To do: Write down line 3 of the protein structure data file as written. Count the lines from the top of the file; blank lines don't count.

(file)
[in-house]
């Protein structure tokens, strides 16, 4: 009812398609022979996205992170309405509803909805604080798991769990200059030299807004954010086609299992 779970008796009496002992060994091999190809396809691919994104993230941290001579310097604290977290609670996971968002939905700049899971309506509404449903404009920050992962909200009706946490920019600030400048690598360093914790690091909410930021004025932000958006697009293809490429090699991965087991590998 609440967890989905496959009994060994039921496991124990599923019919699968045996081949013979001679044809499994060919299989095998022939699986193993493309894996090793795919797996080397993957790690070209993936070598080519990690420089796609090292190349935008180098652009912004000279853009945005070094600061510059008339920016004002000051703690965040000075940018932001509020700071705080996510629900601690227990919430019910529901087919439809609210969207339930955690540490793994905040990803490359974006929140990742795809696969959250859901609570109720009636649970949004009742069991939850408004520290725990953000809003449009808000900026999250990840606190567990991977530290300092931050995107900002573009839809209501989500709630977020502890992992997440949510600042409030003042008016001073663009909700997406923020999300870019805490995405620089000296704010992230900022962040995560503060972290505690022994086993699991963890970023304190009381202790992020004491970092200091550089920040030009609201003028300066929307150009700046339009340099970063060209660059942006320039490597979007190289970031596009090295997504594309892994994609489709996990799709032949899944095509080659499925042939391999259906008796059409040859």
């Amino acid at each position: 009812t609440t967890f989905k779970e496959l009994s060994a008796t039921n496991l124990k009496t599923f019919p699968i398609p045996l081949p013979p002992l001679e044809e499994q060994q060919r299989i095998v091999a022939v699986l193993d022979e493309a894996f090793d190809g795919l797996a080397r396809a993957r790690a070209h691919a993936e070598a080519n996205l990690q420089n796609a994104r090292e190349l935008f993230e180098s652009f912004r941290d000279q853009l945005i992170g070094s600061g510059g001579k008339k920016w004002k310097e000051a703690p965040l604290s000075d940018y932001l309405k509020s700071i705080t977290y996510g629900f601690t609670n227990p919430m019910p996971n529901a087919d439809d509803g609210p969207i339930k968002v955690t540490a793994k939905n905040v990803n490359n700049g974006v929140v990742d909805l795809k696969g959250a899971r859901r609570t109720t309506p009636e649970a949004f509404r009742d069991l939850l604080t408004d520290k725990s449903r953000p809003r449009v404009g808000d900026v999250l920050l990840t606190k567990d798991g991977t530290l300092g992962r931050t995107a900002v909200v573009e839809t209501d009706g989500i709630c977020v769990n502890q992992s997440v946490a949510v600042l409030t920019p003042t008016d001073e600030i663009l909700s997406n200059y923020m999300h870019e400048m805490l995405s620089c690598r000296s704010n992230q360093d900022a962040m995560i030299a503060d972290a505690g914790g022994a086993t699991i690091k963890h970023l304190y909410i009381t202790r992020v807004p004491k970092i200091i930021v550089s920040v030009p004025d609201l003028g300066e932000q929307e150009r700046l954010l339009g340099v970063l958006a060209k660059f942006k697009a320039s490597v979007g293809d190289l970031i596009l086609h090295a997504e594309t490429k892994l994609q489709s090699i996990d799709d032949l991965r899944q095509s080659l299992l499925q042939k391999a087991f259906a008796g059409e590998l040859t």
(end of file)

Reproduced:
């Amino acid at each position: 009812t609440t967890f989905k779970e496959l009994s060994a008796t039921n496991l124990k009496t599923f019919p699968i398609p045996l081949p013979p002992l001679e044809e499994q060994q060919r299989i095998v091999a022939v699986l193993d022979e493309a894996f090793d190809g795919l797996a080397r396809a993957r790690a070209h691919a993936e070598a080519n996205l990690q420089n796609a994104r090292e190349l935008f993230e180098s652009f912004r941290d000279q853009l945005i992170g070094s600061g510059g001579k008339k920016w004002k310097e000051a703690p965040l604290s000075d940018y932001l309405k509020s700071i705080t977290y996510g629900f601690t609670n227990p919430m019910p996971n529901a087919d439809d509803g609210p969207i339930k968002v955690t540490a793994k939905n905040v990803n490359n700049g974006v929140v990742d909805l795809k696969g959250a899971r859901r609570t109720t309506p009636e649970a949004f509404r009742d069991l939850l604080t408004d520290k725990s449903r953000p809003r449009v404009g808000d900026v999250l920050l990840t606190k567990d798991g991977t530290l300092g992962r931050t995107a900002v909200v573009e839809t209501d009706g989500i709630c977020v769990n502890q992992s997440v946490a949510v600042l409030t920019p003042t008016d001073e600030i663009l909700s997406n200059y923020m999300h870019e400048m805490l995405s620089c690598r000296s704010n992230q360093d900022a962040m995560i030299a503060d972290a505690g914790g022994a086993t699991i690091k963890h970023l304190y909410i009381t202790r992020v807004p004491k970092i200091i930021v550089s920040v030009p004025d609201l003028g300066e932000q929307e150009r700046l954010l339009g340099v970063l958006a060209k660059f942006k697009a320039s490597v979007g293809d190289l970031i596009l086609h090295a997504e594309t490429k892994l994609q489709s090699i996990d799709d032949l991965r899944q095509s080659l299992l499925q042939k391999a087991f259906a008796g059409e590998l040859t």